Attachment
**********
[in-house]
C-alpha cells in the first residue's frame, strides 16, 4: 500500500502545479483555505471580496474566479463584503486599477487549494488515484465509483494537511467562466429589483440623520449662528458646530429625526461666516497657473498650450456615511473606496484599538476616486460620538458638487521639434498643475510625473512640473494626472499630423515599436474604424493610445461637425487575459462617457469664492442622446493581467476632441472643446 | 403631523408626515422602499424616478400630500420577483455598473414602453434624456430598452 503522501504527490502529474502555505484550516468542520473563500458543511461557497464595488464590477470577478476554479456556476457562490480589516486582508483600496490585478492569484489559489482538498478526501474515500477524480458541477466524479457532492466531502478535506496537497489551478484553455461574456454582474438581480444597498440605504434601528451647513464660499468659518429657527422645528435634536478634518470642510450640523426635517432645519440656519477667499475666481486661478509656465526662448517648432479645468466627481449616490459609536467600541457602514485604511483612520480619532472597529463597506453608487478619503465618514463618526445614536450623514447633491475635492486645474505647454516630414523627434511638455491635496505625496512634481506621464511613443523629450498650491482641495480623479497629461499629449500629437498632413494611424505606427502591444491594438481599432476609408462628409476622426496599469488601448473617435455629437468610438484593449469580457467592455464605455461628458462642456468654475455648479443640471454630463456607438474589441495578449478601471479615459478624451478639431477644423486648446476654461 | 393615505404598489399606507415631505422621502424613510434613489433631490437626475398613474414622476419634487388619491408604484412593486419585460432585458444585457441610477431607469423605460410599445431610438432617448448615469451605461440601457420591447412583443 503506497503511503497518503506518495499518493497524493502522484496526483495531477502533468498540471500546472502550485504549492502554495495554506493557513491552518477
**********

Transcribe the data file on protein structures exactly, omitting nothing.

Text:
[in-house]
C-alpha cells in the first residue's frame, strides 16, 4: 500500500502545479483555505471580496474566479463584503486599477487549494488515484465509483494537511467562466429589483440623520449662528458646530429625526461666516497657473498650450456615511473606496484599538476616486460620538458638487521639434498643475510625473512640473494626472499630423515599436474604424493610445461637425487575459462617457469664492442622446493581467476632441472643446 | 403631523408626515422602499424616478400630500420577483455598473414602453434624456430598452 503522501504527490502529474502555505484550516468542520473563500458543511461557497464595488464590477470577478476554479456556476457562490480589516486582508483600496490585478492569484489559489482538498478526501474515500477524480458541477466524479457532492466531502478535506496537497489551478484553455461574456454582474438581480444597498440605504434601528451647513464660499468659518429657527422645528435634536478634518470642510450640523426635517432645519440656519477667499475666481486661478509656465526662448517648432479645468466627481449616490459609536467600541457602514485604511483612520480619532472597529463597506453608487478619503465618514463618526445614536450623514447633491475635492486645474505647454516630414523627434511638455491635496505625496512634481506621464511613443523629450498650491482641495480623479497629461499629449500629437498632413494611424505606427502591444491594438481599432476609408462628409476622426496599469488601448473617435455629437468610438484593449469580457467592455464605455461628458462642456468654475455648479443640471454630463456607438474589441495578449478601471479615459478624451478639431477644423486648446476654461 | 393615505404598489399606507415631505422621502424613510434613489433631490437626475398613474414622476419634487388619491408604484412593486419585460432585458444585457441610477431607469423605460410599445431610438432617448448615469451605461440601457420591447412583443 503506497503511503497518503506518495499518493497524493502522484496526483495531477502533468498540471500546472502550485504549492502554495495554506493557513491552518477